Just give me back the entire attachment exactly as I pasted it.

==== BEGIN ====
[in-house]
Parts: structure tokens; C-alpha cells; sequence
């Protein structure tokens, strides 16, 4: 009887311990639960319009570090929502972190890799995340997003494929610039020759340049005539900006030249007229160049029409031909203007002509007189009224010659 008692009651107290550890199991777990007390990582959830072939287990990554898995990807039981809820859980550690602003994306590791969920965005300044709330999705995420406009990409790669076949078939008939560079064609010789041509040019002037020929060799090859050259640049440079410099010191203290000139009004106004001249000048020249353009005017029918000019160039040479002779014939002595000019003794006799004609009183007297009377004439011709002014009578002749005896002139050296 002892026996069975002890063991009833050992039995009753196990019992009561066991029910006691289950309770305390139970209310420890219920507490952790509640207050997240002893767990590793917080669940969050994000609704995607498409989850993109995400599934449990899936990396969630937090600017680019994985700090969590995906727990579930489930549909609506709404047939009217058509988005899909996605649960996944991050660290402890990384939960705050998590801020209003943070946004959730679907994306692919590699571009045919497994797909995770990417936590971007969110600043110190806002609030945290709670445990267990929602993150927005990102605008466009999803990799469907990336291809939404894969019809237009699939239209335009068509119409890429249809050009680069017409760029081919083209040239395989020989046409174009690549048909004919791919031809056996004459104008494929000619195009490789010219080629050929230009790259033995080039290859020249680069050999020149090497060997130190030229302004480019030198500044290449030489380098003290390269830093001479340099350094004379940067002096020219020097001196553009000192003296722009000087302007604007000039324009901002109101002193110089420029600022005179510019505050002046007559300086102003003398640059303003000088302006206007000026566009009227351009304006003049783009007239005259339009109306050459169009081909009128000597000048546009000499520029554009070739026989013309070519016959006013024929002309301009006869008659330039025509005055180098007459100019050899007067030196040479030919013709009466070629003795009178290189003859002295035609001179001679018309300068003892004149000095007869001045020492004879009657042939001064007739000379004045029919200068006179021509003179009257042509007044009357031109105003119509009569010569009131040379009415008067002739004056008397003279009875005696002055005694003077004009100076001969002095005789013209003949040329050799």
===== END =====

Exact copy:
[in-house]
Parts: structure tokens; C-alpha cells; sequence
């Protein structure tokens, strides 16, 4: 009887311990639960319009570090929502972190890799995340997003494929610039020759340049005539900006030249007229160049029409031909203007002509007189009224010659 008692009651107290550890199991777990007390990582959830072939287990990554898995990807039981809820859980550690602003994306590791969920965005300044709330999705995420406009990409790669076949078939008939560079064609010789041509040019002037020929060799090859050259640049440079410099010191203290000139009004106004001249000048020249353009005017029918000019160039040479002779014939002595000019003794006799004609009183007297009377004439011709002014009578002749005896002139050296 002892026996069975002890063991009833050992039995009753196990019992009561066991029910006691289950309770305390139970209310420890219920507490952790509640207050997240002893767990590793917080669940969050994000609704995607498409989850993109995400599934449990899936990396969630937090600017680019994985700090969590995906727990579930489930549909609506709404047939009217058509988005899909996605649960996944991050660290402890990384939960705050998590801020209003943070946004959730679907994306692919590699571009045919497994797909995770990417936590971007969110600043110190806002609030945290709670445990267990929602993150927005990102605008466009999803990799469907990336291809939404894969019809237009699939239209335009068509119409890429249809050009680069017409760029081919083209040239395989020989046409174009690549048909004919791919031809056996004459104008494929000619195009490789010219080629050929230009790259033995080039290859020249680069050999020149090497060997130190030229302004480019030198500044290449030489380098003290390269830093001479340099350094004379940067002096020219020097001196553009000192003296722009000087302007604007000039324009901002109101002193110089420029600022005179510019505050002046007559300086102003003398640059303003000088302006206007000026566009009227351009304006003049783009007239005259339009109306050459169009081909009128000597000048546009000499520029554009070739026989013309070519016959006013024929002309301009006869008659330039025509005055180098007459100019050899007067030196040479030919013709009466070629003795009178290189003859002295035609001179001679018309300068003892004149000095007869001045020492004879009657042939001064007739000379004045029919200068006179021509003179009257042509007044009357031109105003119509009569010569009131040379009415008067002739004056008397003279009875005696002055005694003077004009100076001969002095005789013209003949040329050799």